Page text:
Had we followed the French and gone nuclear in a big way, as they did in Switzerland and Sweden, the world would be very different. It is ironic that sincere concern for the planet has often gone hand in hand with innumeracy, irrationality and frequently both. The 2010 floods in Pakistan displaced 20 million people; cyclone Nargis in 2008 killed 140,000; These are the kinds of events which environmental and Green anti-nuclear activism has made more likely in the future because of ill-informed fear-mongering. Had we all gone nuclear and decarbonised our electricity, we’d still have work to do, but the urgency would be considerably reduced and some of the key technologies would be cheaper and better.

The anti-nuclear movement has cost us all a couple of decades … and counting.

Let me say one last thing about Chernobyl before moving on. The accident at Chernobyl was a horrid industrial accident which taught engineers valuable lessons and nobody builds reactors like that anymore. The radioactive plume from the accident increased natural radiation levels in large areas of what are now Russia, Ukraine and Belarus and they have been eating plenty of food with higher than normal radiation levels in those three countries for 25 years.

And the result? Three tenths of a half of a sixth of bugger all.

During this 25 years the three countries have had about 14 million cases of cancer (rough estimate based on Globocan data) with about 6,000 likely due to Iodine-131 emitted in the first days of the accident. It was a predicted problem and avoided elsewhere, but the Soviets stuffed up. Nevertheless, these extra cancers were treatable thyroid cancers with just a couple of dozen deaths.

It may seem to flippant to dismiss “just a couple of dozen deaths” and 6,000 cases of thyroid cancer. Not so. If these three countries had had Australian age standardised per-capita cancer rates during the past 25 years, they’d have had something in the order of 20 million cancers … not 6,000 but 6 million extra cancers!

Australian’s are flippant about much bigger causes of cancer and other diseases than tiny amounts of radiation. They are happy to eat BBQ’d meat, get pissed, get fat, get unfit, feed themselves and their children bacon and eggs, sausages and steak. And they still smoke cigarettes. All of these are far more potent as causes of cancer than small amounts of extra radiation in food or soil. Australians are flippant about causes of vast oceans of cancer and terrified of things that don’t even cause detectable ripples. Anti-nuclear campaigners are conveniently ignorant of comparative risks so it’s easy for them to tell cancer horror stories to the general public because the general public has no idea about comparative risks.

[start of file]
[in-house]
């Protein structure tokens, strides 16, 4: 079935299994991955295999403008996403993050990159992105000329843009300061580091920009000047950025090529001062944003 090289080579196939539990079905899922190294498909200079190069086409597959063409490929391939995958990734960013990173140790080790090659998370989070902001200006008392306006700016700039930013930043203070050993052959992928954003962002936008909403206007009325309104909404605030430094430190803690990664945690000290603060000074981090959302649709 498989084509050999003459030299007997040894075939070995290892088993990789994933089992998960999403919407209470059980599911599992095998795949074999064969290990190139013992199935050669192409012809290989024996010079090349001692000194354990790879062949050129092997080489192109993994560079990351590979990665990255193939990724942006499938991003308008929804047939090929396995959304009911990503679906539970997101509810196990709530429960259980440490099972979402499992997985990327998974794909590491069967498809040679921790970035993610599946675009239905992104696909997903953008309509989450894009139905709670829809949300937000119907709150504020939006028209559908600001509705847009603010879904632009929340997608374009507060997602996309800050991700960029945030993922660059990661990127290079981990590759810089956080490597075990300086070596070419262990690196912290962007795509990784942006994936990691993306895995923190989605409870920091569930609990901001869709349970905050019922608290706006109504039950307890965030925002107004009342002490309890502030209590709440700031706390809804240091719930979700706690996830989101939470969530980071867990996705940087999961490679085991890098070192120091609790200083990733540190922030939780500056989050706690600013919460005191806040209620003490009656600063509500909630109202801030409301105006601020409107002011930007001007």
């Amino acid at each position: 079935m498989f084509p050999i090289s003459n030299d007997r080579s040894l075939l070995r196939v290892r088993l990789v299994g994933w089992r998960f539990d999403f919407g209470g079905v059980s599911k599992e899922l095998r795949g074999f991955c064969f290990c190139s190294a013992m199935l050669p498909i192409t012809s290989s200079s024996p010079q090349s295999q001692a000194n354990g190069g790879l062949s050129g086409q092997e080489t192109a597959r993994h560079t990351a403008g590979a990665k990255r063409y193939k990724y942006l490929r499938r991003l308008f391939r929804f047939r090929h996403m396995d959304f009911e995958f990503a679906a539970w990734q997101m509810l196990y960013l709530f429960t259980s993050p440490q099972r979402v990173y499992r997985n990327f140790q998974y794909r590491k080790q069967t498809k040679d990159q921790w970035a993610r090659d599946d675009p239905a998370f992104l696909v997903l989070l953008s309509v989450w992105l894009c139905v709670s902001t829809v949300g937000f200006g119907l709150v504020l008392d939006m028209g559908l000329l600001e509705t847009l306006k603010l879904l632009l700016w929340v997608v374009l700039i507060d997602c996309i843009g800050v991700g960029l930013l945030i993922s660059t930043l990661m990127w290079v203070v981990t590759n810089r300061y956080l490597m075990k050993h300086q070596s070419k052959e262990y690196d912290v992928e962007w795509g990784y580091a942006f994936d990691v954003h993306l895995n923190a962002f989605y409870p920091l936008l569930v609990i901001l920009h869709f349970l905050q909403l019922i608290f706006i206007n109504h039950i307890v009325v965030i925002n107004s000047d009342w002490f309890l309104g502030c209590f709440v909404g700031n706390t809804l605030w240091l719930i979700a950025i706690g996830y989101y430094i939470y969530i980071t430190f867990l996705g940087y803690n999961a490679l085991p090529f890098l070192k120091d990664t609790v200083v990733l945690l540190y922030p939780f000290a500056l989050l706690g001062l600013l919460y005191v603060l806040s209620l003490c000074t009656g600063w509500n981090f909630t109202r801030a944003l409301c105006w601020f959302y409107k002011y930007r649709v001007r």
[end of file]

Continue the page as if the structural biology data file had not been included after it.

It is far worse than flippant to risk the destabilisation of the unusually benign climate of the past 10,000 years because of a few dozen deaths. That’s nutter stuff. When anti-nuclear elder “states person” Helen Caldicott told people at a press conference in Canada just a week after the deathless Fukushima melt-downs in 2011 that they should stop eating Turkish apricots because the whole of Turkey was contaminated by the Chernobyl plume, she showed exactly what a nutter she was and is. Turkey has half the age standardised rate of cancer of Australia. What has all that contamination done in Turkey? Nothing. Bring on those apricots!

Happily, a growing number of environmentalists have realised they have been deluded by anti-nuclear fear mongering and are now pro-nuclear. Once you start checking information issued by the likes of Caldicott, the result should be inevitable. Most of us just find it hard to believe that a person can tell so many untruths with such sincerity and even harder to admit our own gullibility. It took me months to finally “come out” as pro-nuclear after I realised what a crock of rubbish I’d believed for so long. Even more unfortunately, while some environmentalists have woken up,
it’s looking like we will have to wait for the rest to die.

What to do at Port Augusta

So what are we to do at Port Augusta? And every where else in Australia?

A report, Zero Carbon Options from Ben Heard of ThinkClimate Consulting with financial analysis from James Pang of Pang and Brown tells us we can install a Canadian nuclear plant for about $4 billion dollars, or follow the German lead and install a combination of wind and solar for about $8 billion. Of course, the former risks a deathless nuclear meltdown if Port Augusta is ever hit by a 15 metre Tsunami, and the latter risks continuing to bugger up the climate because we will have $4 billion less to deal with the remaining emission problems we still need to deal with.